Rouyn-Noranda Huskies (59-8-1)
Rouyn-Noranda’s regular season mirrored that of the Tampa Bay Lightning. The team was dominant from beginning to end and won the QMJHL regular season title by a whopping 12 points and finished with a goal differential of +182. Fortunately for them, the similarities ended in the postseason. The Huskies continued to roll all the way to the league championship. Leading the way, regular season and postseason, has been league scoring title-winner Peter Abbandonato. Abbandonato, 21, recorded 111 points this season and tacked on another 27 in the postseason. An undrafted prospect, Abbandonato has not let the lack of NHL commitment slow him down as he has been near-impossible to stop all season. He also has a deep supporting cast, including talented first-time draft-eligible prospect Alex Beaucage, and over-agers Raphael Harvey-Pinard and Felix Bibeau, as well as Boston Bruins draft pick Jakub Lauko and Montreal Canadiens signee Joel Teasdale. Trade acquisition Noah Dobson, the twelfth overall pick last year by the New York Islanders, has also had a massive impact for the team both defensively and offensively. Dobson is arguably the best player in the tournament and could be the x-factor for the Huskies. The story of Rouyn-Noranda’s season to this point though has been the stellar goalie tandem of Samuel Harvey and San Jose Sharks pick Zachary Emond, both of whom posted a save percentage of better than .925 and a goals against average below 2.10 in the regular season. Harvey, who started 20 of 21 playoff games, put up even better numbers when it mattered most. If the 21-year-old net minder keeps up that level of play, the Huskies will be hard to beat.
Prince Albert Raiders (54-10-4)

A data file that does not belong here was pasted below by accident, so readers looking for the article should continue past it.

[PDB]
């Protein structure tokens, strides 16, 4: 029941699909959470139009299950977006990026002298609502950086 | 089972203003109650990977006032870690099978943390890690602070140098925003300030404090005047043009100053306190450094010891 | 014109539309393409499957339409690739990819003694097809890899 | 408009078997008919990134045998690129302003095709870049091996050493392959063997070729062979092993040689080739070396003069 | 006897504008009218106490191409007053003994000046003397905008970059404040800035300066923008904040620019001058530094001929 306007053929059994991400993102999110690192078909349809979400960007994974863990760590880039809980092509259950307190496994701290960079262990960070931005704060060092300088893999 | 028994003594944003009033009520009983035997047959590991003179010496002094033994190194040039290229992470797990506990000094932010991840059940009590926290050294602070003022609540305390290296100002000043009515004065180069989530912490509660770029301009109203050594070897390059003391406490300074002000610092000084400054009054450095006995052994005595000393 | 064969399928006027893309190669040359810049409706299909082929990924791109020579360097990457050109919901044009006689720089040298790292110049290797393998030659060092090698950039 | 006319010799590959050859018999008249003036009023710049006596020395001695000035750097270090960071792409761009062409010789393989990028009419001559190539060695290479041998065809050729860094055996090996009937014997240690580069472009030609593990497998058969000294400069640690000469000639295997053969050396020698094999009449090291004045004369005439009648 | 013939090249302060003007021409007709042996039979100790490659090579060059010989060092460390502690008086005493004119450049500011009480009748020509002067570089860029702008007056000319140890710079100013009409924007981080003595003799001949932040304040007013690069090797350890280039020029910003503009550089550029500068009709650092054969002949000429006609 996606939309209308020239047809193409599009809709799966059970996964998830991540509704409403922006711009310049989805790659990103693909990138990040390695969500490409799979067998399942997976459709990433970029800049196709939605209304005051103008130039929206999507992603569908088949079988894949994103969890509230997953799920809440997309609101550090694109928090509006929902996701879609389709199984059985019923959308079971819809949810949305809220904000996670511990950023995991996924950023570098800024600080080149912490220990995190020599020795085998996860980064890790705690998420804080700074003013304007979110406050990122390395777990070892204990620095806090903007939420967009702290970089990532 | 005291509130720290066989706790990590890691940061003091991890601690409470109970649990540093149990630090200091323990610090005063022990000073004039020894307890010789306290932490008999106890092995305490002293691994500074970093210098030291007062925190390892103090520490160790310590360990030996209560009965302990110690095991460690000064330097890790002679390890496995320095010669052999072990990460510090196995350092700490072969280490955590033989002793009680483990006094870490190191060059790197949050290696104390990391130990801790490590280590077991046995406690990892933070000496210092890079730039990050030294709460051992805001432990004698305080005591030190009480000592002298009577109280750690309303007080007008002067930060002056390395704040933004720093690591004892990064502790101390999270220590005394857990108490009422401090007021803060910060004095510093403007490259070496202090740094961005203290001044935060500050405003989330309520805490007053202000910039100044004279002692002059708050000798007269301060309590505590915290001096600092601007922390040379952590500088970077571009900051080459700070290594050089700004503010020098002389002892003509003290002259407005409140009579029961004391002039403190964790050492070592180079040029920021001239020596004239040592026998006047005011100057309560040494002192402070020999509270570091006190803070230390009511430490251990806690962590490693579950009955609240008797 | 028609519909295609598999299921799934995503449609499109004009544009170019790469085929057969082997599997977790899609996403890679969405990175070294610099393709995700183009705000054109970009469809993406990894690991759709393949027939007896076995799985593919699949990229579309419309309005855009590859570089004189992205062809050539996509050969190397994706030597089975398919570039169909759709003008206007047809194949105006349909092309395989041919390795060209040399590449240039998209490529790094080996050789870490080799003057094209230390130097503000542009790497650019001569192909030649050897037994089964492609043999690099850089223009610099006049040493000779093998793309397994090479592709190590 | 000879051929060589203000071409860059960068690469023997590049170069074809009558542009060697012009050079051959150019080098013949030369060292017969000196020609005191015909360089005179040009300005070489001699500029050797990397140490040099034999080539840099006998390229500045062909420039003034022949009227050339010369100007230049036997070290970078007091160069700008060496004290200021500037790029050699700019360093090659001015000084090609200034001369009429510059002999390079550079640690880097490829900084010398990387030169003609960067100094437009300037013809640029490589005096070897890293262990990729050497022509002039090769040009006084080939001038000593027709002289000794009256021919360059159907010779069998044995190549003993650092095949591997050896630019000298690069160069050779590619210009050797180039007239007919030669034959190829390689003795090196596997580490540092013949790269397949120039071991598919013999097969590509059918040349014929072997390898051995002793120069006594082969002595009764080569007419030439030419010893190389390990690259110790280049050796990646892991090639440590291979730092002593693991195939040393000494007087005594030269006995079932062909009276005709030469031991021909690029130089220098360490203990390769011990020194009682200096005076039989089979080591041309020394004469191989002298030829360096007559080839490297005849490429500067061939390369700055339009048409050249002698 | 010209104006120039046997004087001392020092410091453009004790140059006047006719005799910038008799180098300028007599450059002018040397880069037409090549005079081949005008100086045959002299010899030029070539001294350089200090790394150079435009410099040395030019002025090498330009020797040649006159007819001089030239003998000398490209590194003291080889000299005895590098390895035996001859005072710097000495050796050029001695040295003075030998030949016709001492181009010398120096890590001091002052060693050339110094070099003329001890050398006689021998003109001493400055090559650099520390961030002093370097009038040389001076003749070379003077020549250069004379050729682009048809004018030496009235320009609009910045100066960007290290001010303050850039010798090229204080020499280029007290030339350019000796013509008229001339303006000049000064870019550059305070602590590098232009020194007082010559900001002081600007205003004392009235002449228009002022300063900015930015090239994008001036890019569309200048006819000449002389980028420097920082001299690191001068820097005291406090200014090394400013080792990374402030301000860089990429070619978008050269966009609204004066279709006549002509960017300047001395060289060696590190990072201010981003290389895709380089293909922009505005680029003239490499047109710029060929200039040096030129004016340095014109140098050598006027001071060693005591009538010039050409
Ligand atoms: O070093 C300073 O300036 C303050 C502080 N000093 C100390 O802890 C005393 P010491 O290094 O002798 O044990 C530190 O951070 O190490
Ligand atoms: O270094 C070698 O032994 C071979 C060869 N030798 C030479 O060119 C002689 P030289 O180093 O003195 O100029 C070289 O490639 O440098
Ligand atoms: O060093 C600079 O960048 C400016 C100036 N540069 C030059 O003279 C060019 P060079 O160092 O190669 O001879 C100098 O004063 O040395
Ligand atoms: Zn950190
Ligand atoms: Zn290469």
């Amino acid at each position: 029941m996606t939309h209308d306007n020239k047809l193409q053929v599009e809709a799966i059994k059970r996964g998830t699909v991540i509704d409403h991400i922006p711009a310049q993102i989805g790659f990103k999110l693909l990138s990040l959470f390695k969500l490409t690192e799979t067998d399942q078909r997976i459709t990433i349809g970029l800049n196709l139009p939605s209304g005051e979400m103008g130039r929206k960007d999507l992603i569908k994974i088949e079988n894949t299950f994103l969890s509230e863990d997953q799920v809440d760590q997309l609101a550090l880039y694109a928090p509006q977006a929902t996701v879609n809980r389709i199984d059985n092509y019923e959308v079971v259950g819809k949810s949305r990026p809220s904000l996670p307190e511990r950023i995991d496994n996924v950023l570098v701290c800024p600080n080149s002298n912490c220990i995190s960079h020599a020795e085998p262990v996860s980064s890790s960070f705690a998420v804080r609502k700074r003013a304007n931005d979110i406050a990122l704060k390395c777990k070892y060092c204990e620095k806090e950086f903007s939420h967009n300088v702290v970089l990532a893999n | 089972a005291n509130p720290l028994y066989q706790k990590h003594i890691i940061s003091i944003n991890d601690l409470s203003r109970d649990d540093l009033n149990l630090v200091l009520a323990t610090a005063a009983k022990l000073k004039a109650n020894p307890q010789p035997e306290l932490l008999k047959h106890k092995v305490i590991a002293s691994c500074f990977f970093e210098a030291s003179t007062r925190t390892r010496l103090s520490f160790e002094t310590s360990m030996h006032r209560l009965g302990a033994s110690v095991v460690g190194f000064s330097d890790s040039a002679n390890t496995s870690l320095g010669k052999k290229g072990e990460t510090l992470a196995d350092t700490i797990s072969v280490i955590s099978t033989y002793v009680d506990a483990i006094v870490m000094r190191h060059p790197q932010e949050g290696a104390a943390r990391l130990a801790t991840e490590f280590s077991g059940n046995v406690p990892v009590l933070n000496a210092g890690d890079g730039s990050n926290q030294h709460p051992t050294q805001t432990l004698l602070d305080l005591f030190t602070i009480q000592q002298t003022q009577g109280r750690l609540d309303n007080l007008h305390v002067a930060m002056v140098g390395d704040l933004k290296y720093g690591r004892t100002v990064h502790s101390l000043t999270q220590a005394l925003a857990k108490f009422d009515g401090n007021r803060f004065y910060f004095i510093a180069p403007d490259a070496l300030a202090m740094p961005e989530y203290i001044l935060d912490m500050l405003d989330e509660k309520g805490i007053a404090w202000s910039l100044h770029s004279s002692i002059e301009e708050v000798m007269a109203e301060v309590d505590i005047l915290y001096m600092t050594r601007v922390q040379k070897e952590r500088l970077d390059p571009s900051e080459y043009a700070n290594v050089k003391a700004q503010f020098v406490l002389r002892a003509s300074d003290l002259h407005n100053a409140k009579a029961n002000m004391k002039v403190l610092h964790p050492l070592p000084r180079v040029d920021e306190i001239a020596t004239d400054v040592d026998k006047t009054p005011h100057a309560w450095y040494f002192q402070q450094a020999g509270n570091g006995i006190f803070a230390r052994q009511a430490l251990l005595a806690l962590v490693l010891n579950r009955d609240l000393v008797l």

The Raiders were just as, if not more dominant in the WHL as the Huskies were in the QMJHL, winning the regular season title by 11 points and recording a goal differential of +151, more than 50% better than the next-best team. Yet, Prince Albert accomplished such a campaign without much game-breaking talent, perhaps why they came within an overtime goal away from losing in the WHL Final to the Vancouver Giants. The Raiders have good players, but on paper they pale in comparison to the other three competing teams. That doesn’t erase what they have already accomplished this season, but it could put them at a disadvantage in inter-league play. Leading the Raiders is a player whose name hockey fans will know before the NHL Draft, if they don’t already. 20-year-old forward Brett Leason is a once-in-a-generation late bloomer who was passed over in two drafts already before breaking out this season. His play has caught seemingly everyone’s eye, as he earned a spot on Team Canada’s World Junior team earlier this year and is considered by some to be a first-round pick possibility in June. Leason’s numbers back up the hype; not only is he 6’4″ and over 200 lbs., but the power forward scored 36 goals and totaled 89 points in just 55 games this year. He then added 25 more points in 22 postseason games. Leason is a force in the offensive end – shooting, passing, possessing, and forechecking – and will be one of the tougher players to match up with in the tournament. Right beside Leason all season long has been San Jose Sharks selection Noah Gregor, who finished just one point behind Leason but still within the WHL’s top ten scorers. Cole Fonstad, property of the Montreal Canadiens, Ottawa Senators free agent addition Parker Kelly, and another intriguing draft prospect, Alexei Protas, also play key roles up front for Prince Albert. Outside of WHL plus/minus leader Brayden Pachal, the Raiders are pretty thin on the blue line, but star goalie Ian Scott hasn’t let it affect him. The Toronto Maple Leafs’ keeper of the future has been phenomenal this season, posting a sub-2.00 goals against average and .932 save percentage in the regular season and replicating those numbers in the postseason. Gravel and Harvey may be able to steal a game in the Memorial Cup, but a hot Scott could steal the whole tournament.